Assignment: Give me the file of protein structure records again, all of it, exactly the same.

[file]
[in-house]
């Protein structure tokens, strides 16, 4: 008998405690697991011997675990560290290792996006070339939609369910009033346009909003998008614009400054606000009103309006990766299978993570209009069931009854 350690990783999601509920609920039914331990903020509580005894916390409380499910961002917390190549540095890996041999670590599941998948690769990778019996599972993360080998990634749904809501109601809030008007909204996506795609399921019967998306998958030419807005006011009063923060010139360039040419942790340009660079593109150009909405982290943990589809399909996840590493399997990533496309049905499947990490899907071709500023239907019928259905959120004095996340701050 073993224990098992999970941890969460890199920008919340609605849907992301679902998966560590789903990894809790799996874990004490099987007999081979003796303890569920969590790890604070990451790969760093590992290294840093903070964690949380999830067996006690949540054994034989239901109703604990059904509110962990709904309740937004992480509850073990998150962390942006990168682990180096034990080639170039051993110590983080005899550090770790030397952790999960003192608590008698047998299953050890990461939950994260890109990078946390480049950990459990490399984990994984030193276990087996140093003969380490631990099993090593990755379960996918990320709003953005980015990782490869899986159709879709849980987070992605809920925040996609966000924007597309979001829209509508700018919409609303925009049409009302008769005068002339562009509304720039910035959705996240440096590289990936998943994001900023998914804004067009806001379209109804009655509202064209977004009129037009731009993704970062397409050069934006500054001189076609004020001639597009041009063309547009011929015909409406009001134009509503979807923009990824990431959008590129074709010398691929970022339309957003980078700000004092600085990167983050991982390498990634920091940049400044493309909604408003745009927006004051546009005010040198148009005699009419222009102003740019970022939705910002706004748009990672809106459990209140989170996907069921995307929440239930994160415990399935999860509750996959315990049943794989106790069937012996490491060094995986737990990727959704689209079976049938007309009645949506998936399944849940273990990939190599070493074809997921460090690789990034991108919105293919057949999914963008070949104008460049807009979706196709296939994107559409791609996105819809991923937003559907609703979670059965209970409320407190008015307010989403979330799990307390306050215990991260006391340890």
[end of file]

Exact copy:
[in-house]
């Protein structure tokens, strides 16, 4: 008998405690697991011997675990560290290792996006070339939609369910009033346009909003998008614009400054606000009103309006990766299978993570209009069931009854 350690990783999601509920609920039914331990903020509580005894916390409380499910961002917390190549540095890996041999670590599941998948690769990778019996599972993360080998990634749904809501109601809030008007909204996506795609399921019967998306998958030419807005006011009063923060010139360039040419942790340009660079593109150009909405982290943990589809399909996840590493399997990533496309049905499947990490899907071709500023239907019928259905959120004095996340701050 073993224990098992999970941890969460890199920008919340609605849907992301679902998966560590789903990894809790799996874990004490099987007999081979003796303890569920969590790890604070990451790969760093590992290294840093903070964690949380999830067996006690949540054994034989239901109703604990059904509110962990709904309740937004992480509850073990998150962390942006990168682990180096034990080639170039051993110590983080005899550090770790030397952790999960003192608590008698047998299953050890990461939950994260890109990078946390480049950990459990490399984990994984030193276990087996140093003969380490631990099993090593990755379960996918990320709003953005980015990782490869899986159709879709849980987070992605809920925040996609966000924007597309979001829209509508700018919409609303925009049409009302008769005068002339562009509304720039910035959705996240440096590289990936998943994001900023998914804004067009806001379209109804009655509202064209977004009129037009731009993704970062397409050069934006500054001189076609004020001639597009041009063309547009011929015909409406009001134009509503979807923009990824990431959008590129074709010398691929970022339309957003980078700000004092600085990167983050991982390498990634920091940049400044493309909604408003745009927006004051546009005010040198148009005699009419222009102003740019970022939705910002706004748009990672809106459990209140989170996907069921995307929440239930994160415990399935999860509750996959315990049943794989106790069937012996490491060094995986737990990727959704689209079976049938007309009645949506998936399944849940273990990939190599070493074809997921460090690789990034991108919105293919057949999914963008070949104008460049807009979706196709296939994107559409791609996105819809991923937003559907609703979670059965209970409320407190008015307010989403979330799990307390306050215990991260006391340890």